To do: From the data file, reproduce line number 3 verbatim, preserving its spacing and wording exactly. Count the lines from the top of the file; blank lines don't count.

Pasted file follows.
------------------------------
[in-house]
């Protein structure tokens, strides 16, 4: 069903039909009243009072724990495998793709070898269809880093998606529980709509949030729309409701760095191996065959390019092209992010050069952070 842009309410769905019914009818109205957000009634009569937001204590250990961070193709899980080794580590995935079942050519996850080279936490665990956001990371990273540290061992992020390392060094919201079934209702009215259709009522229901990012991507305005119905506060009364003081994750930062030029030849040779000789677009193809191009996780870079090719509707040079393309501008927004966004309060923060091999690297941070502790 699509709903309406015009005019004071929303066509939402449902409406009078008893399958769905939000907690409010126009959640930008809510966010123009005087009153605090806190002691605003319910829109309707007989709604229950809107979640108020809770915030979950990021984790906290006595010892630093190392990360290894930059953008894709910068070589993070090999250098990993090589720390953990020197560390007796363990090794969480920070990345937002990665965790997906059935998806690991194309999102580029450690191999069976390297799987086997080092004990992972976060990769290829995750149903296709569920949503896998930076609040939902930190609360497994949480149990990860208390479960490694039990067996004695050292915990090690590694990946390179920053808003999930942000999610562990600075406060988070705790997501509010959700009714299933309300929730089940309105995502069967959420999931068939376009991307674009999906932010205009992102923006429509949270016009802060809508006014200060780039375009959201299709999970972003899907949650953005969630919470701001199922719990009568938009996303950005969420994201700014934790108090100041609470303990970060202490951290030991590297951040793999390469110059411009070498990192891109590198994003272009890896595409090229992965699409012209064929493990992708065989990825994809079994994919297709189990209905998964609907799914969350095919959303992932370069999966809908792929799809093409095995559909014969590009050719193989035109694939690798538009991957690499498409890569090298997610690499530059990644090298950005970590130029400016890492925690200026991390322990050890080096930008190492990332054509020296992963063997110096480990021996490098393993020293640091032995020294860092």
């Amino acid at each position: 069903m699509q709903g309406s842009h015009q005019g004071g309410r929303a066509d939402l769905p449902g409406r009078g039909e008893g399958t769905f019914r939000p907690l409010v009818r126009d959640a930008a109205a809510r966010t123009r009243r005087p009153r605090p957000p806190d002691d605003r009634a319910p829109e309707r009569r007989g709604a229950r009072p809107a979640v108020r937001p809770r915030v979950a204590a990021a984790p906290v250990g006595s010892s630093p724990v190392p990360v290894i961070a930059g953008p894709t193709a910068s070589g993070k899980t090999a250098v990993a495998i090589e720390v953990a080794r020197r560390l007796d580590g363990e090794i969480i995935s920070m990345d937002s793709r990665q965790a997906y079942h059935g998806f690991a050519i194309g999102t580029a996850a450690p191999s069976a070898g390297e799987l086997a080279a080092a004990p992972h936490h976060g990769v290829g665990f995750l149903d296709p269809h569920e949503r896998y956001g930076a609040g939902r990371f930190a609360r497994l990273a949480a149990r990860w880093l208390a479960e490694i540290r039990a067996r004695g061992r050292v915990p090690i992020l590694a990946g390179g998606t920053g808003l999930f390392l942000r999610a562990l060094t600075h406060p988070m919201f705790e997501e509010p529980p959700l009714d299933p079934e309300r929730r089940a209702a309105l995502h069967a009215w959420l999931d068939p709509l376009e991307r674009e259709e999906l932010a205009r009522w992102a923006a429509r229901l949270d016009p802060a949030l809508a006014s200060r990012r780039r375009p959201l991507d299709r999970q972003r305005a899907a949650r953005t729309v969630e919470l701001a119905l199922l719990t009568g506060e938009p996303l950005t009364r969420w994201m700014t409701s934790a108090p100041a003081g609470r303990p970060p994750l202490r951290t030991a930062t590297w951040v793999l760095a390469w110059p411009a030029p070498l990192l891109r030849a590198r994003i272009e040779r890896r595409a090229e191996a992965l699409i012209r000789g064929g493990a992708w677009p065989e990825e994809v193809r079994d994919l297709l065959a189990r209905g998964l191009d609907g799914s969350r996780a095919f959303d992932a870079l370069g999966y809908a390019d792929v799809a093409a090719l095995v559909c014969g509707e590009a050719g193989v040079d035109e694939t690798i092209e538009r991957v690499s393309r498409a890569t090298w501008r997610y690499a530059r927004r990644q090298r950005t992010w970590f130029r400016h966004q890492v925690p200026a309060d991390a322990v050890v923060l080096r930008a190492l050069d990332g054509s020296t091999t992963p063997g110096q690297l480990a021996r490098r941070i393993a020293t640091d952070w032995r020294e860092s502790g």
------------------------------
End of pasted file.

């Amino acid at each position: 069903m699509q709903g309406s842009h015009q005019g004071g309410r929303a066509d939402l769905p449902g409406r009078g039909e008893g399958t769905f019914r939000p907690l409010v009818r126009d959640a930008a109205a809510r966010t123009r009243r005087p009153r605090p957000p806190d002691d605003r009634a319910p829109e309707r009569r007989g709604a229950r009072p809107a979640v108020r937001p809770r915030v979950a204590a990021a984790p906290v250990g006595s010892s630093p724990v190392p990360v290894i961070a930059g953008p894709t193709a910068s070589g993070k899980t090999a250098v990993a495998i090589e720390v953990a080794r020197r560390l007796d580590g363990e090794i969480i995935s920070m990345d937002s793709r990665q965790a997906y079942h059935g998806f690991a050519i194309g999102t580029a996850a450690p191999s069976a070898g390297e799987l086997a080279a080092a004990p992972h936490h976060g990769v290829g665990f995750l149903d296709p269809h569920e949503r896998y956001g930076a609040g939902r990371f930190a609360r497994l990273a949480a149990r990860w880093l208390a479960e490694i540290r039990a067996r004695g061992r050292v915990p090690i992020l590694a990946g390179g998606t920053g808003l999930f390392l942000r999610a562990l060094t600075h406060p988070m919201f705790e997501e509010p529980p959700l009714d299933p079934e309300r929730r089940a209702a309105l995502h069967a009215w959420l999931d068939p709509l376009e991307r674009e259709e999906l932010a205009r009522w992102a923006a429509r229901l949270d016009p802060a949030l809508a006014s200060r990012r780039r375009p959201l991507d299709r999970q972003r305005a899907a949650r953005t729309v969630e919470l701001a119905l199922l719990t009568g506060e938009p996303l950005t009364r969420w994201m700014t409701s934790a108090p100041a003081g609470r303990p970060p994750l202490r951290t030991a930062t590297w951040v793999l760095a390469w110059p411009a030029p070498l990192l891109r030849a590198r994003i272009e040779r890896r595409a090229e191996a992965l699409i012209r000789g064929g493990a992708w677009p065989e990825e994809v193809r079994d994919l297709l065959a189990r209905g998964l191009d609907g799914s969350r996780a095919f959303d992932a870079l370069g999966y809908a390019d792929v799809a093409a090719l095995v559909c014969g509707e590009a050719g193989v040079d035109e694939t690798i092209e538009r991957v690499s393309r498409a890569t090298w501008r997610y690499a530059r927004r990644q090298r950005t992010w970590f130029r400016h966004q890492v925690p200026a309060d991390a322990v050890v923060l080096r930008a190492l050069d990332g054509s020296t091999t992963p063997g110096q690297l480990a021996r490098r941070i393993a020293t640091d952070w032995r020294e860092s502790g």